“While we strongly recommend all Arizonans get the COVID-19 vaccine, it’s not mandated in our state — and it never will be,” Ducey said in announcing his latest COVID related executive order. “Vaccination is up to each individual, not the government.”
Daycares, schools, colleges, and universities would still be able to ask about a student’s vaccination record as already allowed by law, but parents could not be asked about their own vaccination status if the educational program receives any state funding.
In addition, hospitals and other healthcare facilities can inquire about the vaccination status of patients, prospective patients, vendors, visitors, and staff, even if the organization receives state funds.
There was initially some confusion Monday morning about what EO 2021-09 encompassed, as Ducey’s official Twitter account read “I’ve issued an Executive Order banning ‘vaccine passports’ and preventing state and local governments from requiring Arizonans to provide their #COVID19 vaccination status to receive service or enter an area.”
Many took the first sentence to mean businesses could not impose a vaccine requirement on customers. However, that misinterpretation was quickly corrected by the rest of the governor’s comments.
Ducey noted in the executive order that no person should be compelled to disclose their private health information -including their vaccination record- to a government entity as a condition of receiving services, obtaining a license or permit, or entrance to a public facility unless state law already requires proof of vaccination.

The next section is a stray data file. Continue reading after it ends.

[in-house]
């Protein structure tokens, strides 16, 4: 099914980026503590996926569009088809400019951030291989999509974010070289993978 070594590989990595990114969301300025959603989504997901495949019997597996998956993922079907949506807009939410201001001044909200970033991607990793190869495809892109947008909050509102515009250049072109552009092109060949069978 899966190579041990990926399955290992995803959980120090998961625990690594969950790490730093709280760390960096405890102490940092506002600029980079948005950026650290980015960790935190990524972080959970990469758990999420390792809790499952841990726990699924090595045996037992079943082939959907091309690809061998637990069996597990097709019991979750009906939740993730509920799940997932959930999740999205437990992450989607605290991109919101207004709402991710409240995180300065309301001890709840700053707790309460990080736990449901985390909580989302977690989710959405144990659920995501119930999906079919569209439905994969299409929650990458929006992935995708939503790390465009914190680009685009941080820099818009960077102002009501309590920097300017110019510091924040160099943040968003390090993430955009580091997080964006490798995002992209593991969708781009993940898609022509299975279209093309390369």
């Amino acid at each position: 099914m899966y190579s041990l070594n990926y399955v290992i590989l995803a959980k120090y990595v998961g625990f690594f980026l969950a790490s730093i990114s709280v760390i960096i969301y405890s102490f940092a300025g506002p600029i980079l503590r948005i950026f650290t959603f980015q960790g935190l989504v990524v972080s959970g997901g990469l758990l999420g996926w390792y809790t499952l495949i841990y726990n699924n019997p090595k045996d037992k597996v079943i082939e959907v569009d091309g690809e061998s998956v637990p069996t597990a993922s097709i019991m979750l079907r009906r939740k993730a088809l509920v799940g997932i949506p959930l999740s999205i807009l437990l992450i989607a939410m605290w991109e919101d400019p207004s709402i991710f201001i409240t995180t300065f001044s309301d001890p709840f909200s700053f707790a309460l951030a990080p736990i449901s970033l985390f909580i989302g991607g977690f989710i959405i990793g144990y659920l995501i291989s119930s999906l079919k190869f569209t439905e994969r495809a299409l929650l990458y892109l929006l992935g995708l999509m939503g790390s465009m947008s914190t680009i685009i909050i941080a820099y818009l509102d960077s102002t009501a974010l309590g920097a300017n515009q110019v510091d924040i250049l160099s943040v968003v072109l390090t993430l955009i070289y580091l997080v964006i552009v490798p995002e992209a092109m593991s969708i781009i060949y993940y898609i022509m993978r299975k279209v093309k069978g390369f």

He added that federal and state laws allow individuals to refuse to be vaccinated, and that “it is not and will not be mandated in the State of Arizona.”
EO 2021-09 also prohibits any other state subdivision -including cities towns, counties, and state agencies- from adopting a policy or ordinance that contradicts the governor’s order. This ensures cities, towns, and counties cannot demand proof of vaccinations for people to use public parks and other public recreational and entertainment amenities.
Rep. Bret Roberts (R-LD11) first introduced legislation to ban such “vaccine passports” in Arizona. His effort was taken up by Sen. Kelly Townsend on March 28 in the form of HB2190, which would have protected Arizonans from having to divulge their vaccination record to shop, dine, or do most everyday activities.
HB2190 hit a snag in early April over concerns that it did not allow healthcare providers nor business owners to inquire about vaccination status of their employees. Negotiations have been underway all month on possible amendments to Townsend’s bill.